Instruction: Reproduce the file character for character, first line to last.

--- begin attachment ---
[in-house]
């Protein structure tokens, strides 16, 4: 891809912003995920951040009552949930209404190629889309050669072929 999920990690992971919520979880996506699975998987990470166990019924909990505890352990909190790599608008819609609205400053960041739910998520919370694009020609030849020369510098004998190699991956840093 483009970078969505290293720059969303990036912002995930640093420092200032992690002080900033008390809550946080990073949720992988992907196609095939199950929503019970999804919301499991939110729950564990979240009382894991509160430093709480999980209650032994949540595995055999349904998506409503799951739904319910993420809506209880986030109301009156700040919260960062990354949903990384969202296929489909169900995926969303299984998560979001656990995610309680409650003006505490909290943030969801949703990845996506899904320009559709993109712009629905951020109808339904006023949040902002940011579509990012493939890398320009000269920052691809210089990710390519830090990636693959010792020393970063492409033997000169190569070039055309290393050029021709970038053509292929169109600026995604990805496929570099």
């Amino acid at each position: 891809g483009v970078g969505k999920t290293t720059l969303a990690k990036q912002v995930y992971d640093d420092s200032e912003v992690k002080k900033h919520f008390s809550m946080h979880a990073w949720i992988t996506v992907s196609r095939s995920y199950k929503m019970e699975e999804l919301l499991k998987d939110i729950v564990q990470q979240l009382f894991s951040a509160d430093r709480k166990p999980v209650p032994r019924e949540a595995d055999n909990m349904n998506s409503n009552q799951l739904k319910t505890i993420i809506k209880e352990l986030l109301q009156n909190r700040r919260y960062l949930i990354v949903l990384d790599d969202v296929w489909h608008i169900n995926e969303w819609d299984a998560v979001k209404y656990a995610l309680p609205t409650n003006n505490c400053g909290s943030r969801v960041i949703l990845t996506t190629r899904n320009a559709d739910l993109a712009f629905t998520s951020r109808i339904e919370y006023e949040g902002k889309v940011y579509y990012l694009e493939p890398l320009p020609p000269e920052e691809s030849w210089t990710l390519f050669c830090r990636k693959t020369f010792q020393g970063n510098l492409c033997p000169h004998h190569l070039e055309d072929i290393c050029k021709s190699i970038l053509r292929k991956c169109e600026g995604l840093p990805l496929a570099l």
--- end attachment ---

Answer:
[in-house]
């Protein structure tokens, strides 16, 4: 891809912003995920951040009552949930209404190629889309050669072929 999920990690992971919520979880996506699975998987990470166990019924909990505890352990909190790599608008819609609205400053960041739910998520919370694009020609030849020369510098004998190699991956840093 483009970078969505290293720059969303990036912002995930640093420092200032992690002080900033008390809550946080990073949720992988992907196609095939199950929503019970999804919301499991939110729950564990979240009382894991509160430093709480999980209650032994949540595995055999349904998506409503799951739904319910993420809506209880986030109301009156700040919260960062990354949903990384969202296929489909169900995926969303299984998560979001656990995610309680409650003006505490909290943030969801949703990845996506899904320009559709993109712009629905951020109808339904006023949040902002940011579509990012493939890398320009000269920052691809210089990710390519830090990636693959010792020393970063492409033997000169190569070039055309290393050029021709970038053509292929169109600026995604990805496929570099």
């Amino acid at each position: 891809g483009v970078g969505k999920t290293t720059l969303a990690k990036q912002v995930y992971d640093d420092s200032e912003v992690k002080k900033h919520f008390s809550m946080h979880a990073w949720i992988t996506v992907s196609r095939s995920y199950k929503m019970e699975e999804l919301l499991k998987d939110i729950v564990q990470q979240l009382f894991s951040a509160d430093r709480k166990p999980v209650p032994r019924e949540a595995d055999n909990m349904n998506s409503n009552q799951l739904k319910t505890i993420i809506k209880e352990l986030l109301q009156n909190r700040r919260y960062l949930i990354v949903l990384d790599d969202v296929w489909h608008i169900n995926e969303w819609d299984a998560v979001k209404y656990a995610l309680p609205t409650n003006n505490c400053g909290s943030r969801v960041i949703l990845t996506t190629r899904n320009a559709d739910l993109a712009f629905t998520s951020r109808i339904e919370y006023e949040g902002k889309v940011y579509y990012l694009e493939p890398l320009p020609p000269e920052e691809s030849w210089t990710l390519f050669c830090r990636k693959t020369f010792q020393g970063n510098l492409c033997p000169h004998h190569l070039e055309d072929i290393c050029k021709s190699i970038l053509r292929k991956c169109e600026g995604l840093p990805l496929a570099l």